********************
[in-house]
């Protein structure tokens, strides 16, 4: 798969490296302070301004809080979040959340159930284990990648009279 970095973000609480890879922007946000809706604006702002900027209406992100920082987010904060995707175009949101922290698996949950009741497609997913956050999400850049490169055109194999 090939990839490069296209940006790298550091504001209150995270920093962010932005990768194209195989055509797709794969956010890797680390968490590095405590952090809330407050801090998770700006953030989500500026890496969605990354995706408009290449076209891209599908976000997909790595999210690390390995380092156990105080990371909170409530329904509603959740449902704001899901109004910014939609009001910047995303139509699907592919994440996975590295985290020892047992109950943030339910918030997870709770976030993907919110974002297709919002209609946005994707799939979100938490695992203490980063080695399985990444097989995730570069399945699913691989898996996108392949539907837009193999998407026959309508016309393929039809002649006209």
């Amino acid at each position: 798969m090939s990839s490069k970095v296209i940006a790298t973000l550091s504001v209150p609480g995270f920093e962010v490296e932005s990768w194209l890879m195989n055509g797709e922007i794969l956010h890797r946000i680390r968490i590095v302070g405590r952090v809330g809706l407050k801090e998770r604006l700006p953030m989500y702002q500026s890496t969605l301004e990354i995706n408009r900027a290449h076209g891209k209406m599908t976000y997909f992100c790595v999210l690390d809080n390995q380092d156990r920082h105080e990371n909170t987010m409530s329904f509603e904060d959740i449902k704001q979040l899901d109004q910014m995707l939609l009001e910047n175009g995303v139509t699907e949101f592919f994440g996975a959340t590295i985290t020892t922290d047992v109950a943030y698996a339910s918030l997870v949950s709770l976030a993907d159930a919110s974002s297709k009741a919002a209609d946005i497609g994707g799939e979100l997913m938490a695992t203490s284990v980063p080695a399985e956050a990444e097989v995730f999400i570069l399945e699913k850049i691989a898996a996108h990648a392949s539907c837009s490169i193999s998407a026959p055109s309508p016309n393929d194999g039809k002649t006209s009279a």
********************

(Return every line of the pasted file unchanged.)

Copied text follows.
[in-house]
């Protein structure tokens, strides 16, 4: 798969490296302070301004809080979040959340159930284990990648009279 970095973000609480890879922007946000809706604006702002900027209406992100920082987010904060995707175009949101922290698996949950009741497609997913956050999400850049490169055109194999 090939990839490069296209940006790298550091504001209150995270920093962010932005990768194209195989055509797709794969956010890797680390968490590095405590952090809330407050801090998770700006953030989500500026890496969605990354995706408009290449076209891209599908976000997909790595999210690390390995380092156990105080990371909170409530329904509603959740449902704001899901109004910014939609009001910047995303139509699907592919994440996975590295985290020892047992109950943030339910918030997870709770976030993907919110974002297709919002209609946005994707799939979100938490695992203490980063080695399985990444097989995730570069399945699913691989898996996108392949539907837009193999998407026959309508016309393929039809002649006209």
């Amino acid at each position: 798969m090939s990839s490069k970095v296209i940006a790298t973000l550091s504001v209150p609480g995270f920093e962010v490296e932005s990768w194209l890879m195989n055509g797709e922007i794969l956010h890797r946000i680390r968490i590095v302070g405590r952090v809330g809706l407050k801090e998770r604006l700006p953030m989500y702002q500026s890496t969605l301004e990354i995706n408009r900027a290449h076209g891209k209406m599908t976000y997909f992100c790595v999210l690390d809080n390995q380092d156990r920082h105080e990371n909170t987010m409530s329904f509603e904060d959740i449902k704001q979040l899901d109004q910014m995707l939609l009001e910047n175009g995303v139509t699907e949101f592919f994440g996975a959340t590295i985290t020892t922290d047992v109950a943030y698996a339910s918030l997870v949950s709770l976030a993907d159930a919110s974002s297709k009741a919002a209609d946005i497609g994707g799939e979100l997913m938490a695992t203490s284990v980063p080695a399985e956050a990444e097989v995730f999400i570069l399945e699913k850049i691989a898996a996108h990648a392949s539907c837009s490169i193999s998407a026959p055109s309508p016309n393929d194999g039809k002649t006209s009279a």